A Sunday night in Cleveland


Some random thoughts before I hit the road tomorrow (specifics about Cleveland and what I was pondering beside Lake Erie will come later):

  • Freshly-buzzed head + very sunny day + too much walking = OUCH.
  • I don’t think I could ever live on the West Coast again. I like Eastern cities too much, particularly that there are so many of them to explore and all of them are so very close.
  • I should do more long weekends like I used to, and not just hold off for big trips.
  • Going to a regional conference that’s in a different region than the one where you live and work is a very good idea because it forces you not to just sit around talking to colleagues you already know.

The city as suitor

I’ve always collected cities in much the same way I used to collect sex partners. In fact, my relationships with cities parallel stereotypical love affairs in many ways. Some are quick flirtations (Seattle, Atlanta) and some (New York, Los Angeles) are just masturbatory fantasies that I’d probably despise in real life even if they were attainable. But my most serious relationships have been with San Francisco, Pittsburgh, and Toronto.

I’ve told many versions of my San Francisco story. We’ll call this plotline “true love gone wrong.” I loved that place so very much, and for many years I thought we’d spend the rest of my days together. It was a love like I’d felt for no other city and I allowed myself to be blinded to all its many, MANY faults. And that’s why it was not to be. I changed, and San Francisco changed, and I realized that much of what I had loved about it was not real to begin with. It ended badly, and I’ve come to realize that San Francisco and I will probably never really be friends. I get the sense that San Francisco is OK with that; it attracts thousands of new friends every year and will no doubt get along fine without me.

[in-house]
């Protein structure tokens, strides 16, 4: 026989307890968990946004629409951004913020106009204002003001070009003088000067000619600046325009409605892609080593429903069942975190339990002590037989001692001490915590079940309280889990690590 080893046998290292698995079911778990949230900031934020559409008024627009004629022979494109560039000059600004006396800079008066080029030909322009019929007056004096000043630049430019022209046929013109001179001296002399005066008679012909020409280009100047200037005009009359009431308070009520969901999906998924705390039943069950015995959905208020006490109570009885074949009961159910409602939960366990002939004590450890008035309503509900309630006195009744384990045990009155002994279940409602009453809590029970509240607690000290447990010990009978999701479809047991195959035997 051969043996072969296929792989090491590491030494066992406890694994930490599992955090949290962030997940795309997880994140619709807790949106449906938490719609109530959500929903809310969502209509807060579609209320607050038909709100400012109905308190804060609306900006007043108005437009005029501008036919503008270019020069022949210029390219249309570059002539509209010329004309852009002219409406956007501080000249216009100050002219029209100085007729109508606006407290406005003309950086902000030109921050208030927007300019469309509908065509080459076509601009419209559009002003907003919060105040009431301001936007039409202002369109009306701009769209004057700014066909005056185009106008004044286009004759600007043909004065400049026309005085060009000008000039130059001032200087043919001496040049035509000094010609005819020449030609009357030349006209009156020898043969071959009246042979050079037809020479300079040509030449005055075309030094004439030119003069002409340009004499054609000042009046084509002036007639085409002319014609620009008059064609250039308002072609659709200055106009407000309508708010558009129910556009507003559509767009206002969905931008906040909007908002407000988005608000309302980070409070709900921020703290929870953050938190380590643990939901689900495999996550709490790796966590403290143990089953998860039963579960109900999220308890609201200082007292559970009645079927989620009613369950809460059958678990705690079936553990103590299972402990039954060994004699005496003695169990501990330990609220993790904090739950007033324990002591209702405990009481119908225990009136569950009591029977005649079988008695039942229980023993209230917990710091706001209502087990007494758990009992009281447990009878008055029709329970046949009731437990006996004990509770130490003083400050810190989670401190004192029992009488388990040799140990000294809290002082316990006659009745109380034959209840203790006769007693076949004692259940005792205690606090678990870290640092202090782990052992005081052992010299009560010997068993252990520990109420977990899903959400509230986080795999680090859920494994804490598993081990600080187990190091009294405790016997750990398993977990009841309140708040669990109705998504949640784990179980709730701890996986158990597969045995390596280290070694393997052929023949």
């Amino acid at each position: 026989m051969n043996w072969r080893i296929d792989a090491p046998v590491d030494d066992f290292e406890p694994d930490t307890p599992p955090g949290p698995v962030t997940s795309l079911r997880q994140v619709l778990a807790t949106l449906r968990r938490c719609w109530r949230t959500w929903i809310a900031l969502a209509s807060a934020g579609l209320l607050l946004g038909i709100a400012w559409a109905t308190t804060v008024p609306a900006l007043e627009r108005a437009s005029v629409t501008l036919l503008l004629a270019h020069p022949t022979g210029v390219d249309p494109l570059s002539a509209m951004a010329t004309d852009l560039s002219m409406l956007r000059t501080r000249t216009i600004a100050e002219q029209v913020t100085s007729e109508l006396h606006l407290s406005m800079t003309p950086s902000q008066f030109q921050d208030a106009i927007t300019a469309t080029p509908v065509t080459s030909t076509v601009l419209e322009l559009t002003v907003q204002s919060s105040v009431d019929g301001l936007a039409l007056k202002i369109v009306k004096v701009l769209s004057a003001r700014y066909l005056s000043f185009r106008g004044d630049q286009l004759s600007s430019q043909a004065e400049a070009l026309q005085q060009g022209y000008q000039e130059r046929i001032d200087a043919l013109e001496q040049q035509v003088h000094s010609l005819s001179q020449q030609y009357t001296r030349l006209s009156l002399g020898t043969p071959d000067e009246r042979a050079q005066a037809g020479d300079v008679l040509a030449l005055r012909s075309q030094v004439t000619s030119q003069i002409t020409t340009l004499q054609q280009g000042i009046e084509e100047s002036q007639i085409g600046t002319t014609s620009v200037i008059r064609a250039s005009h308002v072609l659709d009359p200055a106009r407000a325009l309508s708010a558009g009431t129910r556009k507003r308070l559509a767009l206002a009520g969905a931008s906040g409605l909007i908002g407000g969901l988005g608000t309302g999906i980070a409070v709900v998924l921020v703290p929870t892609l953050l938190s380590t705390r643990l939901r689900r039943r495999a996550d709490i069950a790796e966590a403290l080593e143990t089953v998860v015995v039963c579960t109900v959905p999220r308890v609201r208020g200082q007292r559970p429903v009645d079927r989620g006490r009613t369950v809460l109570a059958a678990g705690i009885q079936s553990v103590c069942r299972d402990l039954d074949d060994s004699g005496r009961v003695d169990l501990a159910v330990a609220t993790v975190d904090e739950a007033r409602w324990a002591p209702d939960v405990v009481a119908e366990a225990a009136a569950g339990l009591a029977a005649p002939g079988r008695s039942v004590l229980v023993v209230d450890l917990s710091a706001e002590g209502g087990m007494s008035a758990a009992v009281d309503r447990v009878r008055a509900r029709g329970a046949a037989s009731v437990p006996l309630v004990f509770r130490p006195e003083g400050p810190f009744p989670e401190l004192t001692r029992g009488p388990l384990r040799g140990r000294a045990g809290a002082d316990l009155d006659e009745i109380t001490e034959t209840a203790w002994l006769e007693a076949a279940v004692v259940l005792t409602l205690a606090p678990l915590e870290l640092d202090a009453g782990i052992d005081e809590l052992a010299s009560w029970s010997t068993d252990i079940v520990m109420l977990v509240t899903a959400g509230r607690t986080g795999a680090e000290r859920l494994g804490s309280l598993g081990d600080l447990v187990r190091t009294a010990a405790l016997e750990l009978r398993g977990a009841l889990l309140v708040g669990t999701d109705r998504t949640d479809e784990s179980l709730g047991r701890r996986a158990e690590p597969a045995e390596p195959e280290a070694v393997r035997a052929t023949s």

Pittsburgh was very different for me. It was always sort of a side attraction, never my primary love (nor residence), and that may be what has allowed us to stay friendly despite some tense moments. Pittsburgh is the classic “fuck buddy” and the only real problem surfaced when things started to get a little too serious. Fortunately, we got past the awkwardness and I think we’ll be just fine now with our very causal but mutually satisfying arrangement.

And then there’s Toronto. It’s the closest I’ve ever come to what I felt about San Francisco. But I’m not sure I could ever make another commitment like that. Maybe Toronto is the idealized “long distance relationship”; I love it all the more because it’s a convenient escape from my everyday routine–one that I can have in small doses pretty much whenever I want it–and leave the rest to fantasy. Toronto can be my “happy place.” When I feel sad or lonely or just plain overwhelmed by life (which happens a lot lately) I can escape to that little fantasy world–or sometimes even to the actual place. I never have to deal with commuting to work or fighting my way through lines at Loblaws every week, etc. In short, we don’t have to wake up next to each other everyday.